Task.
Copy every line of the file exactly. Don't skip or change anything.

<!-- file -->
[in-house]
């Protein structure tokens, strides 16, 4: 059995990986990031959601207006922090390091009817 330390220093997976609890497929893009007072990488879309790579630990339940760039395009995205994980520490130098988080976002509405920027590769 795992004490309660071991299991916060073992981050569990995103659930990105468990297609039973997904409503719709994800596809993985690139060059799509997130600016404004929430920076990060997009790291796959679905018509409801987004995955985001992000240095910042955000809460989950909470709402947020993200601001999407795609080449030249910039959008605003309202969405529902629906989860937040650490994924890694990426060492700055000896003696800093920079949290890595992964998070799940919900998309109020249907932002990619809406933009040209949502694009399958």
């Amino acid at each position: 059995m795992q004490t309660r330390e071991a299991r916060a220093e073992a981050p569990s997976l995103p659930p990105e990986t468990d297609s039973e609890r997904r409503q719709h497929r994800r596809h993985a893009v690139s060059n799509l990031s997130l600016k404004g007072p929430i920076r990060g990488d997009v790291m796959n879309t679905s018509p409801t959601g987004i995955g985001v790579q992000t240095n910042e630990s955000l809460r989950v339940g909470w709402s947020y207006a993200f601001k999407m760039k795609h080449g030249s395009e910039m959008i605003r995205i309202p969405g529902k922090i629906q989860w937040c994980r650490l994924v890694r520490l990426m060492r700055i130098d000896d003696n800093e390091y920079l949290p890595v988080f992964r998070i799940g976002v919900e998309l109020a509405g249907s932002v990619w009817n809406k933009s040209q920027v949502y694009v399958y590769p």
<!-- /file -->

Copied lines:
[in-house]
């Protein structure tokens, strides 16, 4: 059995990986990031959601207006922090390091009817 330390220093997976609890497929893009007072990488879309790579630990339940760039395009995205994980520490130098988080976002509405920027590769 795992004490309660071991299991916060073992981050569990995103659930990105468990297609039973997904409503719709994800596809993985690139060059799509997130600016404004929430920076990060997009790291796959679905018509409801987004995955985001992000240095910042955000809460989950909470709402947020993200601001999407795609080449030249910039959008605003309202969405529902629906989860937040650490994924890694990426060492700055000896003696800093920079949290890595992964998070799940919900998309109020249907932002990619809406933009040209949502694009399958």
């Amino acid at each position: 059995m795992q004490t309660r330390e071991a299991r916060a220093e073992a981050p569990s997976l995103p659930p990105e990986t468990d297609s039973e609890r997904r409503q719709h497929r994800r596809h993985a893009v690139s060059n799509l990031s997130l600016k404004g007072p929430i920076r990060g990488d997009v790291m796959n879309t679905s018509p409801t959601g987004i995955g985001v790579q992000t240095n910042e630990s955000l809460r989950v339940g909470w709402s947020y207006a993200f601001k999407m760039k795609h080449g030249s395009e910039m959008i605003r995205i309202p969405g529902k922090i629906q989860w937040c994980r650490l994924v890694r520490l990426m060492r700055i130098d000896d003696n800093e390091y920079l949290p890595v988080f992964r998070i799940g976002v919900e998309l109020a509405g249907s932002v990619w009817n809406k933009s040209q920027v949502y694009v399958y590769p």